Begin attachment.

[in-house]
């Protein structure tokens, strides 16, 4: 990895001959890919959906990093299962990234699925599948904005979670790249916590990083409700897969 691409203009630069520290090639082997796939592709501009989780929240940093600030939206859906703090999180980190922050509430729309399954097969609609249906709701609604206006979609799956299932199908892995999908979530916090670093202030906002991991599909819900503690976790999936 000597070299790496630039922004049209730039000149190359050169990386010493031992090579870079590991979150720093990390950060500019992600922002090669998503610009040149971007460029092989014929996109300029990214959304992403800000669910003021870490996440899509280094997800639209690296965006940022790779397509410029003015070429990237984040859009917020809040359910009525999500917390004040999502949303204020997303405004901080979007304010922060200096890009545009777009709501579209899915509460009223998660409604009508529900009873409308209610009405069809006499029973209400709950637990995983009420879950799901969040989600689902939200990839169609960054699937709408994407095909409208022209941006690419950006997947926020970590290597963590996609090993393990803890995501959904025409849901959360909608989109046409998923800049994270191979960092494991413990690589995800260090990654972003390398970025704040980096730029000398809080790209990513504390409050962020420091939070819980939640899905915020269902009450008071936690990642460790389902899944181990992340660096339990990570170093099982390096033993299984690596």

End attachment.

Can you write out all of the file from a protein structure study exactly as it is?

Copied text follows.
[in-house]
């Protein structure tokens, strides 16, 4: 990895001959890919959906990093299962990234699925599948904005979670790249916590990083409700897969 691409203009630069520290090639082997796939592709501009989780929240940093600030939206859906703090999180980190922050509430729309399954097969609609249906709701609604206006979609799956299932199908892995999908979530916090670093202030906002991991599909819900503690976790999936 000597070299790496630039922004049209730039000149190359050169990386010493031992090579870079590991979150720093990390950060500019992600922002090669998503610009040149971007460029092989014929996109300029990214959304992403800000669910003021870490996440899509280094997800639209690296965006940022790779397509410029003015070429990237984040859009917020809040359910009525999500917390004040999502949303204020997303405004901080979007304010922060200096890009545009777009709501579209899915509460009223998660409604009508529900009873409308209610009405069809006499029973209400709950637990995983009420879950799901969040989600689902939200990839169609960054699937709408994407095909409208022209941006690419950006997947926020970590290597963590996609090993393990803890995501959904025409849901959360909608989109046409998923800049994270191979960092494991413990690589995800260090990654972003390398970025704040980096730029000398809080790209990513504390409050962020420091939070819980939640899905915020269902009450008071936690990642460790389902899944181990992340660096339990990570170093099982390096033993299984690596």